Opportunities for Growth in Institutional Building

Opening his State of the Union address with a reference to the periods of economic trouble America has faced and endured in the last century, President Obama appealed to Americans looking for answers about how to revive a still struggling economy. With his allusion to the ability of the American government to survive the Great Depression, Obama inevitably set himself up for comparison to FDR, the last Democrat to inherit a debilitating economic crisis upon his inauguration. When FDR took over the presidency in the midst of the Great Depression, he funneled US dollars into the public building market, creating large-scale public works and infrastructure projects that would ultimately transform both the physical and economic landscape of America.

A look back at this period of American economic history gives hope to those members of the building industry plagued by losses in both the commercial and residential markets. In order to achieve long-term success in improving the economy, the current administration must make large investments that will bring big returns. In 1933, FDR initiated programs like the Tennessee Valley Authority, which included provisions to build schools and healthcare facilities and the Works Progress Administration, which built hospitals, schools and government-sponsored projects like parks and airports. Today, Obama’s stimulus funding provides the impetus for the same kind of building supported by the government seventy-five years ago: institutional building with a focus on education, healthcare, and government facilities.

While commercial spending continues to fall, the stimulus package creates opportunities for growth in institutional building. And if there’s one buzzword surrounding these opportunities, it’s sustainability. The key to healing a wounded economy is opting for changes that will offer a big payoff in the long term rather than quick fixes that will just require more spending in the near future.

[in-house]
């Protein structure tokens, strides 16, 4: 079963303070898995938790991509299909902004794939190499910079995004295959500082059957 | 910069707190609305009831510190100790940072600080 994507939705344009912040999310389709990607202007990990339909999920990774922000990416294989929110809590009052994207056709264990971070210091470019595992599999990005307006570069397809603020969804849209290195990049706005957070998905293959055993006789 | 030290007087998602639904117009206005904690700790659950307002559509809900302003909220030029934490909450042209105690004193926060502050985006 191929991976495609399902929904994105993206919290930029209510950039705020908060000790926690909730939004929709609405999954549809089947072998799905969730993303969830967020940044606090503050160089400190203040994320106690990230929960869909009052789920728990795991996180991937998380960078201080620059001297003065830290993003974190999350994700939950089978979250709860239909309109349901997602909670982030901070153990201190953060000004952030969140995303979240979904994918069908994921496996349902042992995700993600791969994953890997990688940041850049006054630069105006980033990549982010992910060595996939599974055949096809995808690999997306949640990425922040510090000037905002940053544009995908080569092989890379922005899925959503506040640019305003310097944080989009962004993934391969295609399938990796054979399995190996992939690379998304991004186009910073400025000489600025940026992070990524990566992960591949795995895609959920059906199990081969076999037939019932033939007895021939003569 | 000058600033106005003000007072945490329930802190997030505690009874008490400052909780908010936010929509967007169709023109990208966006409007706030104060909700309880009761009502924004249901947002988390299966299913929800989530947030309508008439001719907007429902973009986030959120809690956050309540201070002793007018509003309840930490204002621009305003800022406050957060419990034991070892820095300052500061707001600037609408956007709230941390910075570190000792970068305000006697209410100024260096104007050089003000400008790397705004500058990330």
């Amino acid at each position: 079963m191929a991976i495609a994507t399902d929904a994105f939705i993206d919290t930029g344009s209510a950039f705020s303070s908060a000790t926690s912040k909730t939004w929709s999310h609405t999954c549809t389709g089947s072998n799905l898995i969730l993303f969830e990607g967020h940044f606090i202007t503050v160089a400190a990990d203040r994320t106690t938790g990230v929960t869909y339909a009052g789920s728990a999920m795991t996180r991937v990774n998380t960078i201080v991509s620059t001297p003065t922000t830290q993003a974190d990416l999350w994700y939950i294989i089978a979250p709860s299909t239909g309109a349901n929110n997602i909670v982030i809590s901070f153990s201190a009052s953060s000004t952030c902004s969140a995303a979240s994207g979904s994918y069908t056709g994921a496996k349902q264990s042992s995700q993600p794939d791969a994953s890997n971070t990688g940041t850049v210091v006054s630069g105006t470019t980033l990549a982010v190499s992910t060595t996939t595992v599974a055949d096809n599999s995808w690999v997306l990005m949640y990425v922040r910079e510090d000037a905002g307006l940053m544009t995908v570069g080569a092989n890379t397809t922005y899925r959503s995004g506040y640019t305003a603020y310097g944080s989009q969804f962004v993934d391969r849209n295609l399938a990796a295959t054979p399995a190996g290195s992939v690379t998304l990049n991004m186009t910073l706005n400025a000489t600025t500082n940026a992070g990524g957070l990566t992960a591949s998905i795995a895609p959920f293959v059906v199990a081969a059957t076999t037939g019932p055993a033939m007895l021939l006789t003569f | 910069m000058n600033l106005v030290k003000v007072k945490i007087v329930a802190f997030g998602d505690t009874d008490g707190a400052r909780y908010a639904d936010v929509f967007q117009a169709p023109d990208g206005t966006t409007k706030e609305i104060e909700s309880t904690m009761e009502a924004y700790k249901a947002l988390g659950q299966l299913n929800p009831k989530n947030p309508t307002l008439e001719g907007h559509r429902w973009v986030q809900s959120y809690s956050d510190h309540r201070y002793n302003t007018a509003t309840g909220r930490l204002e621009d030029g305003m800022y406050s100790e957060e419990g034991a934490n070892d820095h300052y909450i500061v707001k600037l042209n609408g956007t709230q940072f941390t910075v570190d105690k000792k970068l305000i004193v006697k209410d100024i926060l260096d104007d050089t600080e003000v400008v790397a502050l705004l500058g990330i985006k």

What does this mean for building product manufacturers? Take a lesson from history and become involved in the public building investments that have been and will continue to be undertaken nationwide. To gain a competitive advantage, building product manufacturers must appeal to the architects and customers responsible for these building projects. With new energy efficiency standards rapidly being put into place, architects are specifying products that will contribute to energy efficiency and sustainability.

Funding for institutional projects has taken off in the past year and design-build companies with a green eye have come out ahead. College campuses nationwide are looking for ways to become more sustainable, and they are competing to fund projects that will build new green buildings and retrofit old ones for energy-efficiency.

Recently, the US signed a contract to begin construction on the US Department of Homeland Security’s new headquarters in Washington, DC. Building Design and Construction reports that this project, the first phase of which will be headed by joint venture Tishman-AECOM, is the largest federal construction project since the Pentagon was built. The total cost of this project, with an anticipated completion in 2016, is expected to top out at around $4 billion.

Building Design and Construction
also reported in December that the state of California is undergoing three large-scale healthcare construction projects. The total cost for building the three hospitals is expected to be an astounding $4 billion. Building teams for the hospitals are collaborating to use the most advanced and efficient green designs available in the building market.

By offering products that meet the needs of the institutional market, building product manufacturers can not only make themselves more valuable in the construction industry, but can also play a role in revitalizing the nation’s economy.

jessica itzel
business development + pr

we’re into building things through marketing, design and public relations

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